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Same Size & Back Swipe

Same Size & Back Swipe

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Codename One inherited basic layout concepts from Swing which in turn inherited them from AWT. We modernized and adapted them quite a bit by removing various behaviors and adding others, but a key to sizing and placing components is the preferred size.


Every component calculates its own preferred size in the calcPreferredSize() method. This calculation takes into account the font, icon, padding and theme to

produce the space required by the given component but sometimes that’s not good enough.




Preferred size is just one of the values the layout managers take into account when placing components; so you can use layout managers in pretty much any way you want to achieve the desired placement. However, there was one use case that was remarkably elusive for us with this approach: sizing a group of components to have the same size.




Normally, we would do this by finding the largest preferred size in the group then invoke setPreferredSize on all the various components. This is hugely problematic since its both a hassle and changes to the theme, text etc. of a component in the group wouldn’t be reflected. Now we have a solution: Component.setSameWidth(Component… c); & setSameHeight(Component… c)




So we can effectively do something like Component.setSameWidth(cmp1, cmp2, cmp3, cmp4); and they would all have the same preferred width that will be maintained even if we change the text of one of the components. Since that is the biggest use case for setPreferredSize()/W()/H() we are effectively deprecating these methods. Its generally bad practice to use them and would restrict the portability of your code so we highly recommend you use an alternative means for sizing components.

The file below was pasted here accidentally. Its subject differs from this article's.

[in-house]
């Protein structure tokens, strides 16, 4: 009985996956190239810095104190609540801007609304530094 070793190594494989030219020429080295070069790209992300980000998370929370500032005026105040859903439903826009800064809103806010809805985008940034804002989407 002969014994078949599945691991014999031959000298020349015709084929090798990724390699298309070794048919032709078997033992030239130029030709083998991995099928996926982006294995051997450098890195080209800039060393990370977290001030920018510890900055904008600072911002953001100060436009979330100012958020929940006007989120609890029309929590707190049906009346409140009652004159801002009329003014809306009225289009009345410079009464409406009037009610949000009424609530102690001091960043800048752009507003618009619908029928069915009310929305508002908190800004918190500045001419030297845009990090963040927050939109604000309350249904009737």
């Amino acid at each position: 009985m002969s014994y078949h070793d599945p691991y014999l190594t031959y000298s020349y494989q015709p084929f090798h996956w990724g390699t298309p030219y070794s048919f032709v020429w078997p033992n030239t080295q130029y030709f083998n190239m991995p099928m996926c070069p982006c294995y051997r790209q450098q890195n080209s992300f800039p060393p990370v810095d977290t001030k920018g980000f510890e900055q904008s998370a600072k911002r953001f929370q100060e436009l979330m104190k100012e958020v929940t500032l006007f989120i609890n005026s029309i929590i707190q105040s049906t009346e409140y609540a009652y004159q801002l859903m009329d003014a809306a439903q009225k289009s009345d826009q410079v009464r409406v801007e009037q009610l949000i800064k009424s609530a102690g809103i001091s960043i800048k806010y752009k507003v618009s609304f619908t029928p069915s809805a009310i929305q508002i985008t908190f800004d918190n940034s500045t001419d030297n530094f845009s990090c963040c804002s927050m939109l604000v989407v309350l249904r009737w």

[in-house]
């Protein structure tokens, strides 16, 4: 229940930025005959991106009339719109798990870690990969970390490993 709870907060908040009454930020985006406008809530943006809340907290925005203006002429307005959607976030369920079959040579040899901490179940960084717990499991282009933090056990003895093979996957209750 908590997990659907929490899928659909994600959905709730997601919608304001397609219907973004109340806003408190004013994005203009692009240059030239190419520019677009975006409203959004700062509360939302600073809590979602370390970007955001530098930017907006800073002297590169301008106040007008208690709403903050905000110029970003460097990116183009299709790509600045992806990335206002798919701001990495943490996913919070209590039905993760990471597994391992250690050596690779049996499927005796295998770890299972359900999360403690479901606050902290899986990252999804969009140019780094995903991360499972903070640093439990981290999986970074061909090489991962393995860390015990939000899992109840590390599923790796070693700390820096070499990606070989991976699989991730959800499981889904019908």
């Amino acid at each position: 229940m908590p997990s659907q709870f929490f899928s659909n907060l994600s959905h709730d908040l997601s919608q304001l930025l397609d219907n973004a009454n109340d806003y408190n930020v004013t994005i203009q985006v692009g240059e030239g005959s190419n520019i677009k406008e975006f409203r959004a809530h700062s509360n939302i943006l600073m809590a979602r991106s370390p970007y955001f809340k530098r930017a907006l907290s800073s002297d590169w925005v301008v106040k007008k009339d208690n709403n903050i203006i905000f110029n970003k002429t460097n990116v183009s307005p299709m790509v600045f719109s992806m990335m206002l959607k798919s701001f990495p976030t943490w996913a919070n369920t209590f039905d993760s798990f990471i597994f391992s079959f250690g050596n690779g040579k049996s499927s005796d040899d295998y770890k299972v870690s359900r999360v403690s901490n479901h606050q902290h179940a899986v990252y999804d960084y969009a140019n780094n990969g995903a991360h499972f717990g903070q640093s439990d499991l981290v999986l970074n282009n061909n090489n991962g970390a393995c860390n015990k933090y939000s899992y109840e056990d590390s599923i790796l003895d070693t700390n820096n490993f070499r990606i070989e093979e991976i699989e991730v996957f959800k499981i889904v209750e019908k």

One of our enterprise developers pointed out functionality in iOS7 that allows swiping back a form to the previous form. This is pretty hard to accomplish in Codename One because we expect transitions to be non-interactive. However, we decided to pick up that challenge since we want to upgrade transitions for iOS/Android to more closely match the new designs (e.g. Material) so we added a new API to enable back swipe transition: SwipeBackSupport.bindBack(Form currentForm, LazyValue<Form> destination);




That one command will enable swiping back from currentForm. LazyValue is a new interface that we will probably use quite often moving forward, its defined as:


public interface LazyValue<T> {

    public T get(Object… args);

}




Which effectively allows us to pass a form and only create it as necessary (e.g. for a GUI builder app we don’t have the actual previous form instance),

notice that the arguments aren’t used for this case but will be used in other cases (and are used in some new capabilities in the motion).













Notice: This post was automatically converted using a script from an older blogging system. Some elements might not have come out as intended…. If that is the case please let us know via the comments section below.

11 Comments

  • Anonymous says:

    Hi Shai,

    You mention many nice new features in your blogs, but unfortunately sometimes, they get lost especially for new comers using your framework. Summarizing these features into your news letters are nice but still they get lost. Is it possible to have a section in the CodenameOne users manual on these critical fundamentals you talk about in your blog so it won’t be easily forgotten? You don’t have to rewrite, just a short description and a link to the blog post so we can refer to it further.

    Thanks.

  • Anonymous says:

    Hi,

    When making a point release we refresh the PDF for the developer guide with the various posts from the blog so they won’t get lost moving forward.